Rise of the VHS Tapeheads
General | Oct 14, 2016 | Carlos Castillo
I was scrolling through tweets the other day and something caught my eye: “Mute,” a short horror film was being released on VHS.
I clicked the link and discovered lunchmeatvhs.com, a website dedicated to VHS enthusiasts, especially ones devoted to the horror genre. At the crux of the operation is Lunchmeat, an actual magazine made up of paper and ink, that covers VHS movies, including reviews on obscure VHS titles and articles on the people who made these flicks.
This find warmed my heart. I, too, am both a lover of the printed page and VHS enthusiast. The guys running this show, Josh Schafer and Ted Gilbert, met while working for a heavy-metal record label, Relapse Records. During shifts together, the two would banter about horror movies and realized that some of their favorites weren’t available on DVD (this was the mid-2000s). They decided to join forces and share their passion for film relics that remained in the technological limbo of being on a dying format, VHS. Lunchmeat was born.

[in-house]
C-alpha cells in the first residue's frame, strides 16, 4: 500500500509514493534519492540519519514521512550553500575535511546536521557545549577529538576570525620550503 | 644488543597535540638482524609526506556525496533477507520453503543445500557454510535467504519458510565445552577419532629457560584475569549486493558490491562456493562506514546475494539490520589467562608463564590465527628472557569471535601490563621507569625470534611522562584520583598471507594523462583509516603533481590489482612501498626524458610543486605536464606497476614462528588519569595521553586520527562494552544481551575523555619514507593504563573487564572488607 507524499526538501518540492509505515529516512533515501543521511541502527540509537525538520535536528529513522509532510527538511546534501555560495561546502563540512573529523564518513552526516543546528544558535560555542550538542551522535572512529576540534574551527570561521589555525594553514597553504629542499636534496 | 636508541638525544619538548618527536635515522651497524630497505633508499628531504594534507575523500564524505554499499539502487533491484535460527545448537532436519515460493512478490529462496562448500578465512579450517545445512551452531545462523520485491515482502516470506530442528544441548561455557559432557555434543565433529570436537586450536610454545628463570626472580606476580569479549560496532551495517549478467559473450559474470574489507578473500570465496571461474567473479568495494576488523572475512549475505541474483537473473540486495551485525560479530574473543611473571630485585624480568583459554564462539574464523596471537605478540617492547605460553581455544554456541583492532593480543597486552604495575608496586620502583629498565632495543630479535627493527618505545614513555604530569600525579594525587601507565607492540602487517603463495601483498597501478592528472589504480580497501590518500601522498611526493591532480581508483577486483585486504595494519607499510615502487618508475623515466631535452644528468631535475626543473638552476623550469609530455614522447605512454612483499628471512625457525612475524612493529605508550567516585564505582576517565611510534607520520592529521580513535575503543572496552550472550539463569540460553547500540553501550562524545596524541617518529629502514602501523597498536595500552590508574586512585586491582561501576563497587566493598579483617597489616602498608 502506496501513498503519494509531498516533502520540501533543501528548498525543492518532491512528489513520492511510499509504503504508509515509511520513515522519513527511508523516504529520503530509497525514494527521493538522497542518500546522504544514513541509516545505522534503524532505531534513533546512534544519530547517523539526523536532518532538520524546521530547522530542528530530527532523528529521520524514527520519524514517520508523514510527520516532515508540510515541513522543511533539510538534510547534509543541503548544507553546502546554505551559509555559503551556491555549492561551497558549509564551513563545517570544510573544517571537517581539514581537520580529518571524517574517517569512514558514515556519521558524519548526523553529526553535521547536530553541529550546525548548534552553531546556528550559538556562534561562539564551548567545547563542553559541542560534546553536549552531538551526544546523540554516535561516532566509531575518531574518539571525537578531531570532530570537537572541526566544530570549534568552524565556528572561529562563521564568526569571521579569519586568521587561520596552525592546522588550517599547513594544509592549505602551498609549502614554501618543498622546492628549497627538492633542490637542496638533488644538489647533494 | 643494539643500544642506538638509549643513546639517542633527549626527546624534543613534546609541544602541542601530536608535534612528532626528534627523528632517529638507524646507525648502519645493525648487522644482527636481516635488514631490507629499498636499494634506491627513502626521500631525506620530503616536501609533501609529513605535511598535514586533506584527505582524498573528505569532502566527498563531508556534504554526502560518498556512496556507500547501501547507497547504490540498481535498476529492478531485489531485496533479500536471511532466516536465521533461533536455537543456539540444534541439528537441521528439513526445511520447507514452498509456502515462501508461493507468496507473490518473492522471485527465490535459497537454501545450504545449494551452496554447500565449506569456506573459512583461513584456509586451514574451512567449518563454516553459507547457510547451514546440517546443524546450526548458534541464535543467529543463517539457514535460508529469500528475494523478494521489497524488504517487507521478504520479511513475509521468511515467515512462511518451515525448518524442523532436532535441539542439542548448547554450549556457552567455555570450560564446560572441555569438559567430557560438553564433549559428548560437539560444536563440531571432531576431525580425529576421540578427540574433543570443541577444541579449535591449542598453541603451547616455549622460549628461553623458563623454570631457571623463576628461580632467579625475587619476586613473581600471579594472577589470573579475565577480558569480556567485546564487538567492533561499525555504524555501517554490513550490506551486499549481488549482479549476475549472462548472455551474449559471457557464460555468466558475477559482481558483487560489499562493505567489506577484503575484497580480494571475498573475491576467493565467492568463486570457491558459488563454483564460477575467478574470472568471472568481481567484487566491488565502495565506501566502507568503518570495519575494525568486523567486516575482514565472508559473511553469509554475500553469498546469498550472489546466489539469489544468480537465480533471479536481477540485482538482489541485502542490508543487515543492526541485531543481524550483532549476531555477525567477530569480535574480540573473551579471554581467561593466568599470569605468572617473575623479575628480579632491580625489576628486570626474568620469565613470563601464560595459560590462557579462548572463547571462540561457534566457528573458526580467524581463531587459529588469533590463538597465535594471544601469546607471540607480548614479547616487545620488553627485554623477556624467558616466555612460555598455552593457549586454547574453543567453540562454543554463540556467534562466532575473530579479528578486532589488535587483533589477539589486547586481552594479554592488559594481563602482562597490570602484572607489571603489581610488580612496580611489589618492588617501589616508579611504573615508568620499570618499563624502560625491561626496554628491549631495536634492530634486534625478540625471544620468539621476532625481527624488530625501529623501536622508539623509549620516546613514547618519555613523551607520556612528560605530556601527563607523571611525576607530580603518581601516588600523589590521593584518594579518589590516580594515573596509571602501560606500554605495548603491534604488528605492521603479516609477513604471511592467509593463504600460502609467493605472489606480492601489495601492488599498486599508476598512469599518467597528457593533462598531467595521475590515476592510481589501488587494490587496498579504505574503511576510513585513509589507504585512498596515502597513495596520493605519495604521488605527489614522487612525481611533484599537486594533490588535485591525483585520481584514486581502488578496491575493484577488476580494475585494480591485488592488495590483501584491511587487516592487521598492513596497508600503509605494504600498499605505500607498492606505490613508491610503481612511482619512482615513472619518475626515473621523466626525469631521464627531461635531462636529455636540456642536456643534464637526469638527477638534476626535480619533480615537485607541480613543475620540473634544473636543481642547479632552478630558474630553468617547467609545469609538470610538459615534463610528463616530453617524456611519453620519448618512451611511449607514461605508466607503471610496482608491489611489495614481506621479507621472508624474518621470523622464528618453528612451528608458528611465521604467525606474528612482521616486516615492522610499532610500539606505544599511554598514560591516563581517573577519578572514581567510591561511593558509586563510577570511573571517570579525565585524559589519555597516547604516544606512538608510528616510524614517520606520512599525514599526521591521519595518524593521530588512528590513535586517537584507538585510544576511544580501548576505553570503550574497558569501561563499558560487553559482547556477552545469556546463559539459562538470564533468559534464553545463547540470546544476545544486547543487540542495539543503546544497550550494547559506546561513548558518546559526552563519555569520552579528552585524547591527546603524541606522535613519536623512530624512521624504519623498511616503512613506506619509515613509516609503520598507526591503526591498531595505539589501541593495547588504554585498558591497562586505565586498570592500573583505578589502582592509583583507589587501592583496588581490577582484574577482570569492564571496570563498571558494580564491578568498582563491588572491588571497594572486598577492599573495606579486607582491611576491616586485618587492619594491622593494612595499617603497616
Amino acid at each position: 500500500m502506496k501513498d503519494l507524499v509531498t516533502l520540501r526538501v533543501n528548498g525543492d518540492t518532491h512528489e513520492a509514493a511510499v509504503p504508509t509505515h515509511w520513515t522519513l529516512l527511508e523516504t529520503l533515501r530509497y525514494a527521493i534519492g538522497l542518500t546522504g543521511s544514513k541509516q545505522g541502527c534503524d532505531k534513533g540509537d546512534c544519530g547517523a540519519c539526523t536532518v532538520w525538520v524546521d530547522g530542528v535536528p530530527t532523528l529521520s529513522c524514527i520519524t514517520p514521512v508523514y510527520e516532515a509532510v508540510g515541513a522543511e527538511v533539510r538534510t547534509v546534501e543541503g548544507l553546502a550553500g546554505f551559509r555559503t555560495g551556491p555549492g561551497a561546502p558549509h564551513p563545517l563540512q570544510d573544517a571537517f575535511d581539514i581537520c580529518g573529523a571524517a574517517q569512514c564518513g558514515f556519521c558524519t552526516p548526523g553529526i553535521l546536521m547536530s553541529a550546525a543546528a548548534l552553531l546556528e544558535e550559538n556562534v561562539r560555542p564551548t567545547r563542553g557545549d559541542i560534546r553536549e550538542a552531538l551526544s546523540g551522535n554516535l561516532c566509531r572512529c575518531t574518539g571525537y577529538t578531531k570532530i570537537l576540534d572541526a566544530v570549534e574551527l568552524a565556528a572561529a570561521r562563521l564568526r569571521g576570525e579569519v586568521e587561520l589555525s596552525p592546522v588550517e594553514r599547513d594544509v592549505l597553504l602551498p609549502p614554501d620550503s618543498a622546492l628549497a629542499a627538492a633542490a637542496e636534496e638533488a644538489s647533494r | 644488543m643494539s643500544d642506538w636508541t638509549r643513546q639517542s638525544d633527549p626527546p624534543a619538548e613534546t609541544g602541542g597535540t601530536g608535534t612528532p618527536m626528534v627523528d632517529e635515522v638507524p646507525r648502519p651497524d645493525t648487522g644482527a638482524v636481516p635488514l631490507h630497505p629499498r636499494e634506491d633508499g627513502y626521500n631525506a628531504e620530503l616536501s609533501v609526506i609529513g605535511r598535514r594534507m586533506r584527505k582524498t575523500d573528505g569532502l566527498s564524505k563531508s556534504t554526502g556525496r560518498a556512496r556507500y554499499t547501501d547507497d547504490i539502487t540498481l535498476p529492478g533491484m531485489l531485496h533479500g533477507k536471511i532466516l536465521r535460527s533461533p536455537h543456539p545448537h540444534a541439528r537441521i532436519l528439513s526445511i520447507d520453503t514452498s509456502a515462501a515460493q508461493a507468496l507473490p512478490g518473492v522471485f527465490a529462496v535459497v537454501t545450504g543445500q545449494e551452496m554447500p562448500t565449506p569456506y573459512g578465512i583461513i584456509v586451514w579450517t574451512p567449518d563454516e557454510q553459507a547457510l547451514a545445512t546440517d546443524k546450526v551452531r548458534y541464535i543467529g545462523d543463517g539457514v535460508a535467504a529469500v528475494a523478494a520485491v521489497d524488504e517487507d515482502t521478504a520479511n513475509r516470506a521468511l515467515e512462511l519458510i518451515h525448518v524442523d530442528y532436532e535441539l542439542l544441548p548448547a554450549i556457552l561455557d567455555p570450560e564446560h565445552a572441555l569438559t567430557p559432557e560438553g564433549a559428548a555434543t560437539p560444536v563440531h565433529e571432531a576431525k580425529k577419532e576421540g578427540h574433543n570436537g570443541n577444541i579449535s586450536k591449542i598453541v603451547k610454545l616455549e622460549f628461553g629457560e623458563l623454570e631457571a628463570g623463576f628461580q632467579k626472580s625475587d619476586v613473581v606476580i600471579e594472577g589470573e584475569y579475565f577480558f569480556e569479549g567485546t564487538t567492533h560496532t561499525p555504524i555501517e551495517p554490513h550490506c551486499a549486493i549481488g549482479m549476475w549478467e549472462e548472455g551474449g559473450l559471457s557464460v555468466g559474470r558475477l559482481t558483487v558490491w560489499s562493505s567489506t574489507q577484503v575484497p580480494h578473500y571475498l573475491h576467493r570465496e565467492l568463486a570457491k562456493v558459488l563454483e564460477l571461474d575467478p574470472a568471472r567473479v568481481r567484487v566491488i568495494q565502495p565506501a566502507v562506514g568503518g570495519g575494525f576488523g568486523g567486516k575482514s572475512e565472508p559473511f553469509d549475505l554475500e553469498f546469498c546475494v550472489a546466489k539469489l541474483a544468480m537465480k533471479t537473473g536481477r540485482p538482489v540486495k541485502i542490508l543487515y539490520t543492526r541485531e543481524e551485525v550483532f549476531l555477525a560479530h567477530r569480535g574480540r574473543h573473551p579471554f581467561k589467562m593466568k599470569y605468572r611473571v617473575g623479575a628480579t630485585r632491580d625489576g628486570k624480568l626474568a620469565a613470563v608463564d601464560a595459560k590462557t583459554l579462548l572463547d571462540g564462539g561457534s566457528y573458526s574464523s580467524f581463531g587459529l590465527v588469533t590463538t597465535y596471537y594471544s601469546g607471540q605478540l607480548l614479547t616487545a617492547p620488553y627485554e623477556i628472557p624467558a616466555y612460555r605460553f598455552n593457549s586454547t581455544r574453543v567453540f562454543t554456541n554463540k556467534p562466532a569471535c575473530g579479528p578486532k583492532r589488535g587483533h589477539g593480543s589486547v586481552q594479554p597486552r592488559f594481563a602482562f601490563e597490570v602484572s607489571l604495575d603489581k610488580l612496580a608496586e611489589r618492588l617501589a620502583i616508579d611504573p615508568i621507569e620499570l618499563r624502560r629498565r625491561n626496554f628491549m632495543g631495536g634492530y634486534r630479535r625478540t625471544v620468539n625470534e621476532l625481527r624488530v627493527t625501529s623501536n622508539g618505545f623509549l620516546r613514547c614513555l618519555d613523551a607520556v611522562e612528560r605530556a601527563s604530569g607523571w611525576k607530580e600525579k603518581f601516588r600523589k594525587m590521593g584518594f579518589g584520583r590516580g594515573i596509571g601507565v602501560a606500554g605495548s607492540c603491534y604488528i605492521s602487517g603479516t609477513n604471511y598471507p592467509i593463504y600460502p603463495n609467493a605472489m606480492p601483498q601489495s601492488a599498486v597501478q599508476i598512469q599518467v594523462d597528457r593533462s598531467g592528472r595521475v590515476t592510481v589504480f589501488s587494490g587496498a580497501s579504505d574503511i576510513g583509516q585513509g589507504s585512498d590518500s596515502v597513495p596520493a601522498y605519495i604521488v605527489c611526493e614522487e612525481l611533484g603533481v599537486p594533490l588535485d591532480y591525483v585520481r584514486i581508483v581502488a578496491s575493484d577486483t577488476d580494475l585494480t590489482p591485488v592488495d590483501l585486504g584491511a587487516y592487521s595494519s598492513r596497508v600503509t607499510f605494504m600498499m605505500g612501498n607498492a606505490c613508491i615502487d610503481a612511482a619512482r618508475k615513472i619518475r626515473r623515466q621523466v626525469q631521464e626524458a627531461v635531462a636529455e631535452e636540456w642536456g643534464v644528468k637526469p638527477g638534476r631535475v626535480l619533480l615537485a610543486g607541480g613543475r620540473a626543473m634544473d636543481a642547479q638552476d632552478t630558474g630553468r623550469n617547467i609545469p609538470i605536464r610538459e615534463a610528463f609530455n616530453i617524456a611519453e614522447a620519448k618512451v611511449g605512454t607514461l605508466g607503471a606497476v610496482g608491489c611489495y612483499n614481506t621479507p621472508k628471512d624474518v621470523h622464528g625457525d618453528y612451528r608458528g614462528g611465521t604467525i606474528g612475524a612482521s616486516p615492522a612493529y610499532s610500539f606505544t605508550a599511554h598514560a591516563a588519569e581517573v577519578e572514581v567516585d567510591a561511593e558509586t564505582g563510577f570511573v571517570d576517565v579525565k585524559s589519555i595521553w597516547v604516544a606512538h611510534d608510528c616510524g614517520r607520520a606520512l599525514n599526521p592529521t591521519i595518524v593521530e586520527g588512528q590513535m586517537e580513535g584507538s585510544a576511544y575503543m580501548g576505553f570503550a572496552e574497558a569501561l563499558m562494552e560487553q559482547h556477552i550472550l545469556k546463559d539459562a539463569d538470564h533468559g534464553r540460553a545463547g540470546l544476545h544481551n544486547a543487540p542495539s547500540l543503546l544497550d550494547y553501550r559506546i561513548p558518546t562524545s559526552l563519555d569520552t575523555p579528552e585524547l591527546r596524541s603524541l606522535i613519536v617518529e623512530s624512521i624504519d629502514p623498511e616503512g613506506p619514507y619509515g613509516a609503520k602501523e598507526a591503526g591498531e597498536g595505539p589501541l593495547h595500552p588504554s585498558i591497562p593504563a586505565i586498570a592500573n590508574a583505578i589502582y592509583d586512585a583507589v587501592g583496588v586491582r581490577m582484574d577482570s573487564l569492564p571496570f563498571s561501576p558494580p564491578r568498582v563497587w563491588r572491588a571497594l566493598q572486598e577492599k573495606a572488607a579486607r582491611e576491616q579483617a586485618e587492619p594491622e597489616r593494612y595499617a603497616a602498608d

Once upon a time, if you didn’t see a movie at the movie theater, your chances of ever seeing that movie again were slim. Then, in the 1980s, VHS came along and gave new life to old titles. The format also allowed distributors and filmmakers of low-budget flicks to build an audience exclusively through videotape. Oftentimes these videos were sold through ads in B-movie magazines such as Psychotronic Video.
“There’s a whole new breed of VHS collectors now that are really attracted to the aesthetic of VHS, like the killer cover art,” said Schafer, who lives in Philadelphia, Penn., “just the whole culture of that. And just people who don’t want to get with the times, like 50- or 60-year-old people who go to flea markets and pick up war movies or old comedies. Mainly it’s people who have nostalgia for it.”
Schafer, 31, counts himself among the folks who were weaned on videos and feel the pull of nostalgia. “A lot of people watch horror movies on VHS. Horror movies look cool all dinged up. ‘Texas Chainsaw Massacre’ on videotape—that’s how I saw it. A good example of a film that benefits from a kind of grimy print or a grimy presentation.”